Further examples of systems and methods for analyzing primary storage and identifying files for different secondary copy operations during a scan are shown and described below with respect to FIGS. 2-7, for example. By analyzing each file once to identify multiple, secondary copy operations and information during one scan of the primary storage, the storage management system can reduce the time required to perform the secondary copy operations and the down time of the primary storage device.

Information Management System Overview

With the increasing importance of protecting and leveraging data, organizations simply cannot afford to take the risk of losing critical data. Moreover, runaway data growth and other modern realities make protecting and managing data an increasingly difficult task. There is therefore a need for efficient, powerful, and user-friendly solutions for protecting and managing data.

Depending on the size of the organization, there are typically many data production sources which are under the purview of tens, hundreds, or even thousands of employees or other individuals. In the past, individual employees were sometimes responsible for managing and protecting their data. A patchwork of hardware and software point solutions have been applied in other cases. These solutions were often provided by different vendors and had limited or no interoperability.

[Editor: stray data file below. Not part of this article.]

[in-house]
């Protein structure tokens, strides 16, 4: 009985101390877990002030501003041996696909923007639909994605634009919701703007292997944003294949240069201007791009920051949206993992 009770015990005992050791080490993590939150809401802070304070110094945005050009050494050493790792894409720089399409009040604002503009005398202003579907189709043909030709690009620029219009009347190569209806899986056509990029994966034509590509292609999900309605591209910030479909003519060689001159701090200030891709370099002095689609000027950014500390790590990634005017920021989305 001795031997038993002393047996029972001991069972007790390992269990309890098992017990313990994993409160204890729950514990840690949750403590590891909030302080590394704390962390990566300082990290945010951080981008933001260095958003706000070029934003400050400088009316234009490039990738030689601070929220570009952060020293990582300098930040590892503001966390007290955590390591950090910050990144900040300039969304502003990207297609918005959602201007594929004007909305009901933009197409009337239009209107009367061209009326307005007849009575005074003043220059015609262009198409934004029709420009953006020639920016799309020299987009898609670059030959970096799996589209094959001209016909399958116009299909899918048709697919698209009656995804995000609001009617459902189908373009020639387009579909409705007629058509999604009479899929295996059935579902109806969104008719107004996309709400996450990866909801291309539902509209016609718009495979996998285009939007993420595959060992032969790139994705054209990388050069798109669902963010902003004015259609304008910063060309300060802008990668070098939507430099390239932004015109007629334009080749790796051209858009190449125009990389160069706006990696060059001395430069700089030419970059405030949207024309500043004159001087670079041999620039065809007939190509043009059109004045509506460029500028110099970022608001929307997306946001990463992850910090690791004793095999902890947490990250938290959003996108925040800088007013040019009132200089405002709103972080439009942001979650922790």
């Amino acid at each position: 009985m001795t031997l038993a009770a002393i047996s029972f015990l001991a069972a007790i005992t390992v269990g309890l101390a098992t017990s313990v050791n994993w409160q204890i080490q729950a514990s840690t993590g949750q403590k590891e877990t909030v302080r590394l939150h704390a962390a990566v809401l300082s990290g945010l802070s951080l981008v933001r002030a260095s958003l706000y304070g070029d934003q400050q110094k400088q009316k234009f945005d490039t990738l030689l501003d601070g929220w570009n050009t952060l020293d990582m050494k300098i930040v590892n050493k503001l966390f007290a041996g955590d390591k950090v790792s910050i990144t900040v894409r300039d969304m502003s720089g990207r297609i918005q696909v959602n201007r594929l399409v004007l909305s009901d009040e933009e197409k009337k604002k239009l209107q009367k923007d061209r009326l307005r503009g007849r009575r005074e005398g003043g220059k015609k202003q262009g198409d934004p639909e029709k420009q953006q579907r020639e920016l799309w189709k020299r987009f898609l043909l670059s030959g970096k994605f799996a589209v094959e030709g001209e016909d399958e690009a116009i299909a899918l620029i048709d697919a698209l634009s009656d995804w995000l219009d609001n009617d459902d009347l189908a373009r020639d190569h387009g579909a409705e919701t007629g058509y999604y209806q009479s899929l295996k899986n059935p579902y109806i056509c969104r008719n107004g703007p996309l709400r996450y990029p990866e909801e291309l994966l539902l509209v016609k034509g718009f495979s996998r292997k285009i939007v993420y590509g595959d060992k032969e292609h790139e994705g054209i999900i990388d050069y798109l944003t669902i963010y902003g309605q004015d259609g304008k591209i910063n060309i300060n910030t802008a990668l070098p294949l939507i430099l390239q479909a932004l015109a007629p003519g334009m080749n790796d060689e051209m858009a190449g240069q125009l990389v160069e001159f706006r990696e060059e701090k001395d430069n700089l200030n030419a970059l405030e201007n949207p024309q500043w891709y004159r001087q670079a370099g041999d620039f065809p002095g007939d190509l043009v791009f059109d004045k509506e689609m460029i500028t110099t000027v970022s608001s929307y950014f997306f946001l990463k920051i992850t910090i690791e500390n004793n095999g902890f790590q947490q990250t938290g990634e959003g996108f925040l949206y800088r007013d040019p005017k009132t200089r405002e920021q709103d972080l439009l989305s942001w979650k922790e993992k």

Certain embodiments described herein provide systems and methods capable of addressing these and other shortcomings of prior approaches by implementing unified, organization-wide information management. FIG. 1A shows one such information management system 100, which generally includes combinations of hardware and software configured to protect and manage data and metadata generated and used by the various computing devices in the information management system 100.

The organization which employs the information management system 100 may be a corporation or other business entity, non-profit organization, educational institution, household, governmental agency, or the like.

Generally, the systems and associated components described herein may be compatible with and/or provide some or all of the functionality of the systems and corresponding components described in one or more of the following U.S. patents and patent application publications assigned to CommVault Systems, Inc., each of which is hereby incorporated in its entirety by reference herein:

  • U.S. Pat. No. 8,285,681, entitled “DATA OBJECT STORE AND SERVER FOR A CLOUD STORAGE ENVIRONMENT, INCLUDING DATA DEDUPLICATION AND DATA MANAGEMENT ACROSS MULTIPLE CLOUD STORAGE SITES”;
  • U.S. Pat. No. 8,307,177, entitled “SYSTEMS A METHODS FOR MANAGEMENT OF VIRTUALIZATION DATA”;
  • U.S. Pat. No. 7,035,880, entitled “MODULAR BACKUP AND RETRIEVAL SYSTEM USED IN CONJUNCTION WITH A STORAGE AREA NETWORK”;
  • U.S. Pat. No. 7,343,453, entitled “HIERARCHICAL SYSTEMS AND METHODS FOR PROVIDING A UNIFIED VIEW OF STORAGE INFORMATION”;
  • U.S. Pat. No. 7,395,282, entitled “HIERARCHICAL BACKUP AND RETRIEVAL SYSTEM”;
  • U.S. Pat. No. 7,246,207, entitled “SYSTEM AND METHOD FOR DYNAMICALLY PERFORMING STORAGE OPERATIONS IN A COMPUTER NETWORK”;
  • U.S. Pat. No. 7,747,579, entitled “METABASE FOR FACILITATING DATA CLASSIFICATION”;
  • U.S. Pat. No. 8,229,954, entitled “MANAGING COPIES OF DATA”;